Since the larger firms tend to be well-covered by analysts and investors, I focused on a smaller firm, though above $1B market cap due to the requirements of my class investment policy. I figured that the market may not be fully aware of a smaller company’s story, hence the potential to achieve some alpha. After previewing the annual reports and other research for DCI, FAST, and GDI, I went with Gardner Denver (GDI) because it had the most compelling story (growth and improving margins), it was benefitting from the boom in oil production, and its recent financials supported the firm’s stated goals. If time allows, I hope to go back and research some of the other firms on this screen list. Donaldson (NYSE:DCI) focuses on filtration systems, Cummins (NYSE:CMI) on engines and power systems, and Fastenal (NASDAQ:FAST) on construction supplies. All have performed well during the last 2-5 years and with an improving economy, they should see continued growth.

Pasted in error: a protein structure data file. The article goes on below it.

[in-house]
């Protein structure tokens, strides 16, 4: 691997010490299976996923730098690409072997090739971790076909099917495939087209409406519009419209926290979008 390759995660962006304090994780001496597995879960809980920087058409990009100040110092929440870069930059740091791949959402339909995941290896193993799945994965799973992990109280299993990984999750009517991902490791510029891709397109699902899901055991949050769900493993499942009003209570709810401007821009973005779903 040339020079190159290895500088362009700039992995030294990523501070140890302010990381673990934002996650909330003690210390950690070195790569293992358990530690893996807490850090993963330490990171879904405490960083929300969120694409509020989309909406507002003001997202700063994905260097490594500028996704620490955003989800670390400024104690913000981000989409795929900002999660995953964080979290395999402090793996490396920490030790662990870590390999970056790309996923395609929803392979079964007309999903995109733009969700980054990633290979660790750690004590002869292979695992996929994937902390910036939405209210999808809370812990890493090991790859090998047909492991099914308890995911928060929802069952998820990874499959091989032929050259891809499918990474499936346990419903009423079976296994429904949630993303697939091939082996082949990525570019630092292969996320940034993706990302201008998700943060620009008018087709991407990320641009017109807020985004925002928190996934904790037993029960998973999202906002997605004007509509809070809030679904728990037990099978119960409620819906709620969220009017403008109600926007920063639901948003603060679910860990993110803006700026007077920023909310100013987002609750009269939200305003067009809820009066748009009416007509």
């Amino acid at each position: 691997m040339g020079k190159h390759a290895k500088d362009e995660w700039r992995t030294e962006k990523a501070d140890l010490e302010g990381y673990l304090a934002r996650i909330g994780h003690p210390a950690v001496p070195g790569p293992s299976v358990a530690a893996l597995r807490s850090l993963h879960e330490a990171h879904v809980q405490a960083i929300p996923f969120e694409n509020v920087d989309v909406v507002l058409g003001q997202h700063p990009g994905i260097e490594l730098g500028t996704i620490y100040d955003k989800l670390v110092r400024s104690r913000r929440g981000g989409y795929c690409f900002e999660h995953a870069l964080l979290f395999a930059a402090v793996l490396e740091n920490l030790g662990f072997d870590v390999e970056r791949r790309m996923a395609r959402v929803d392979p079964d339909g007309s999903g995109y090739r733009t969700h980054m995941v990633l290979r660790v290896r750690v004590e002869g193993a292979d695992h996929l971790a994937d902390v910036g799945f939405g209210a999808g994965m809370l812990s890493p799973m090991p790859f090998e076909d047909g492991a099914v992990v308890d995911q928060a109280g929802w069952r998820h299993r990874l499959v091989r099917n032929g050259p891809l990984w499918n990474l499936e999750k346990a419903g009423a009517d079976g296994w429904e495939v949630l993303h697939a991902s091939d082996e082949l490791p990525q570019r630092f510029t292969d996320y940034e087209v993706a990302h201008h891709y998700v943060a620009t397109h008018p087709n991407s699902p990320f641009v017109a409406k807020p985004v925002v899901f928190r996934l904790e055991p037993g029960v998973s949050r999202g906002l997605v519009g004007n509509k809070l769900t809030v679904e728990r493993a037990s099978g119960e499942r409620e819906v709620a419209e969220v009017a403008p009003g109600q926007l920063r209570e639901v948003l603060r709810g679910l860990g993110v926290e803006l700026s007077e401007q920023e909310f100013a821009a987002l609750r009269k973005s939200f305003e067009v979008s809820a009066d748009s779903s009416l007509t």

Click to enlarge

I hope this article is helpful to investors who may not have tried developing more complex screens. There are many metrics and theories, and I’m not judging the validity or value of any particular one. I’m merely advocating that investors formulate a thesis that they believe in, create a screen that matches that thesis to help them identify the appropriate stocks, and then perform additional research before making their final investment decisions.


[2] Financial Visualizations. (2011). FinViz Stock Screener.
Disclosures: I am long GDI and VIS (Industrials ETF) and have no intention of selling either position in the next 72 hours. I do not own direct positions in any of the other stocks mentioned in this article or the screens, nor do I plan to initiate positions in them in the next 72 hours.